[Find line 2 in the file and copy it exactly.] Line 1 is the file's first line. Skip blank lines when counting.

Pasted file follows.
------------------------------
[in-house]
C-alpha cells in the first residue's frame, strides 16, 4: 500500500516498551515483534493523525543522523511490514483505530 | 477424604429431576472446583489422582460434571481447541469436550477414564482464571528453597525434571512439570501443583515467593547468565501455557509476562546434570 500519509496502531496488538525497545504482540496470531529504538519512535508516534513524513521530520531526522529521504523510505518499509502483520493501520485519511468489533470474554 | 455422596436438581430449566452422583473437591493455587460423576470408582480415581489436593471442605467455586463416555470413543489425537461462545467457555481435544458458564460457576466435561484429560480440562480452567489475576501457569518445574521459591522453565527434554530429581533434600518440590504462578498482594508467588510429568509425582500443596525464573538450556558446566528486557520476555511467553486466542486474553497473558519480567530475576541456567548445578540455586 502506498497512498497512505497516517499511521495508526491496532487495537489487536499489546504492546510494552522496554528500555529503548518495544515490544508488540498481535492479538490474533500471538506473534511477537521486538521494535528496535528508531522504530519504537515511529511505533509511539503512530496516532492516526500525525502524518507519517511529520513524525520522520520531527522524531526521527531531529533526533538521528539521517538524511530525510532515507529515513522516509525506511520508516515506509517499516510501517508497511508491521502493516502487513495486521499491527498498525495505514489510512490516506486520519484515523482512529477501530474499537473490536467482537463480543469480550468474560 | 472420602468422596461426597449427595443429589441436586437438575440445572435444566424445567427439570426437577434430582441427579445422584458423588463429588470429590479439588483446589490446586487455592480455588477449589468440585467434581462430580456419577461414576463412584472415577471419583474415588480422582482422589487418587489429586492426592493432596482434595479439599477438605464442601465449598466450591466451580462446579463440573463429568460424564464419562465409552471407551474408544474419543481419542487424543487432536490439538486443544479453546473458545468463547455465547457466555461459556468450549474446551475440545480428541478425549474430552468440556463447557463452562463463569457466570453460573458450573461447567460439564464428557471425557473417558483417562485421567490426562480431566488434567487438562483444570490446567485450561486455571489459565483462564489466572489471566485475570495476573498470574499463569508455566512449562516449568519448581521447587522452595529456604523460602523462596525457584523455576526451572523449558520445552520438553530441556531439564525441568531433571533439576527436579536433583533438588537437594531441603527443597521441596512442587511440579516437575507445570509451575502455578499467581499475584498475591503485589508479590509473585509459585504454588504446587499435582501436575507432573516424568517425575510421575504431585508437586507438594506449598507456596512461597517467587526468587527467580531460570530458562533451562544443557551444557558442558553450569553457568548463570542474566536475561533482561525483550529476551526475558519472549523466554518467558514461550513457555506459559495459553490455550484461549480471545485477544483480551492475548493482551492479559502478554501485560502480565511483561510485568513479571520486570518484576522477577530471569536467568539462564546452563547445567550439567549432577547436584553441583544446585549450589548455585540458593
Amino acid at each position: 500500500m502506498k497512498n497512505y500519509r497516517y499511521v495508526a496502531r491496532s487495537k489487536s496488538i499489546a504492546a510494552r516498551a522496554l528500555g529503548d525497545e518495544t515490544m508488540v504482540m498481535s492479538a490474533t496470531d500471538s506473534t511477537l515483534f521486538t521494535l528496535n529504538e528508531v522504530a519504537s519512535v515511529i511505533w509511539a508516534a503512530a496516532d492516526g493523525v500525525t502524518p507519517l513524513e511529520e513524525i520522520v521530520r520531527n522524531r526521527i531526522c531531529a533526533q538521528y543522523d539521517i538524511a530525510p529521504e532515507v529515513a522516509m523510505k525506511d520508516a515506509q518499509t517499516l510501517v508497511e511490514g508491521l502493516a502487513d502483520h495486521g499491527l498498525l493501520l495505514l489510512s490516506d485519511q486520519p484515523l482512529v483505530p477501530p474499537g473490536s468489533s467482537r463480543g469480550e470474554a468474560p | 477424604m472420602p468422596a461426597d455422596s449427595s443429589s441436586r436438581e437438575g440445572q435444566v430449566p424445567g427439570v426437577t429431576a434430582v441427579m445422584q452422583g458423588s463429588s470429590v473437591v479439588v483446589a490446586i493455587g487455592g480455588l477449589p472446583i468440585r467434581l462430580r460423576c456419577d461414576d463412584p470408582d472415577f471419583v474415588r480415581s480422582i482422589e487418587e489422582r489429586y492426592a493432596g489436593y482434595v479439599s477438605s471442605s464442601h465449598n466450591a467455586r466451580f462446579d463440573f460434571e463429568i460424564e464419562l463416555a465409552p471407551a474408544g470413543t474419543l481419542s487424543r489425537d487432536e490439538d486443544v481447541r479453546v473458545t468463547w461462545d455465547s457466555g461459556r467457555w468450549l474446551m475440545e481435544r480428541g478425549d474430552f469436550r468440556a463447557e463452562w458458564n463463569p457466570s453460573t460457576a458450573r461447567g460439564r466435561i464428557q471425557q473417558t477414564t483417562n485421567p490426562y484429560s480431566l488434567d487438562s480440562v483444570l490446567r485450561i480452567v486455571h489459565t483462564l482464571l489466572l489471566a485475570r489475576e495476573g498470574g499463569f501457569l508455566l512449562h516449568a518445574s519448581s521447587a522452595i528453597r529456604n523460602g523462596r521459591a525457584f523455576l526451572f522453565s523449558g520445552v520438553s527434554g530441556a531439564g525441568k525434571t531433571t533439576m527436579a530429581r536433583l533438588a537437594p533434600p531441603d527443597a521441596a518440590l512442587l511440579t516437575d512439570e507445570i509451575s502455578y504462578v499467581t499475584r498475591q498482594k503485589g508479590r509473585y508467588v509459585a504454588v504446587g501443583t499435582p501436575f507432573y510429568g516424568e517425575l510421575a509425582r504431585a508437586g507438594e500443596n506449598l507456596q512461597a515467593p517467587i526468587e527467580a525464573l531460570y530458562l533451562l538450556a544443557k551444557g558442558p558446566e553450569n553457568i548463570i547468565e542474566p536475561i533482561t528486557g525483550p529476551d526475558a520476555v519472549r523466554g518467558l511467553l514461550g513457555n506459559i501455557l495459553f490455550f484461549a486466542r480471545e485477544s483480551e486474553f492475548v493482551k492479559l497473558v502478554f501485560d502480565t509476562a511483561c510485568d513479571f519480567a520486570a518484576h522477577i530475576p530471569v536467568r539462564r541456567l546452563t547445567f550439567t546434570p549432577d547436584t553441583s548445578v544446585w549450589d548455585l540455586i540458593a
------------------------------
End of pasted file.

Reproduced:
C-alpha cells in the first residue's frame, strides 16, 4: 500500500516498551515483534493523525543522523511490514483505530 | 477424604429431576472446583489422582460434571481447541469436550477414564482464571528453597525434571512439570501443583515467593547468565501455557509476562546434570 500519509496502531496488538525497545504482540496470531529504538519512535508516534513524513521530520531526522529521504523510505518499509502483520493501520485519511468489533470474554 | 455422596436438581430449566452422583473437591493455587460423576470408582480415581489436593471442605467455586463416555470413543489425537461462545467457555481435544458458564460457576466435561484429560480440562480452567489475576501457569518445574521459591522453565527434554530429581533434600518440590504462578498482594508467588510429568509425582500443596525464573538450556558446566528486557520476555511467553486466542486474553497473558519480567530475576541456567548445578540455586 502506498497512498497512505497516517499511521495508526491496532487495537489487536499489546504492546510494552522496554528500555529503548518495544515490544508488540498481535492479538490474533500471538506473534511477537521486538521494535528496535528508531522504530519504537515511529511505533509511539503512530496516532492516526500525525502524518507519517511529520513524525520522520520531527522524531526521527531531529533526533538521528539521517538524511530525510532515507529515513522516509525506511520508516515506509517499516510501517508497511508491521502493516502487513495486521499491527498498525495505514489510512490516506486520519484515523482512529477501530474499537473490536467482537463480543469480550468474560 | 472420602468422596461426597449427595443429589441436586437438575440445572435444566424445567427439570426437577434430582441427579445422584458423588463429588470429590479439588483446589490446586487455592480455588477449589468440585467434581462430580456419577461414576463412584472415577471419583474415588480422582482422589487418587489429586492426592493432596482434595479439599477438605464442601465449598466450591466451580462446579463440573463429568460424564464419562465409552471407551474408544474419543481419542487424543487432536490439538486443544479453546473458545468463547455465547457466555461459556468450549474446551475440545480428541478425549474430552468440556463447557463452562463463569457466570453460573458450573461447567460439564464428557471425557473417558483417562485421567490426562480431566488434567487438562483444570490446567485450561486455571489459565483462564489466572489471566485475570495476573498470574499463569508455566512449562516449568519448581521447587522452595529456604523460602523462596525457584523455576526451572523449558520445552520438553530441556531439564525441568531433571533439576527436579536433583533438588537437594531441603527443597521441596512442587511440579516437575507445570509451575502455578499467581499475584498475591503485589508479590509473585509459585504454588504446587499435582501436575507432573516424568517425575510421575504431585508437586507438594506449598507456596512461597517467587526468587527467580531460570530458562533451562544443557551444557558442558553450569553457568548463570542474566536475561533482561525483550529476551526475558519472549523466554518467558514461550513457555506459559495459553490455550484461549480471545485477544483480551492475548493482551492479559502478554501485560502480565511483561510485568513479571520486570518484576522477577530471569536467568539462564546452563547445567550439567549432577547436584553441583544446585549450589548455585540458593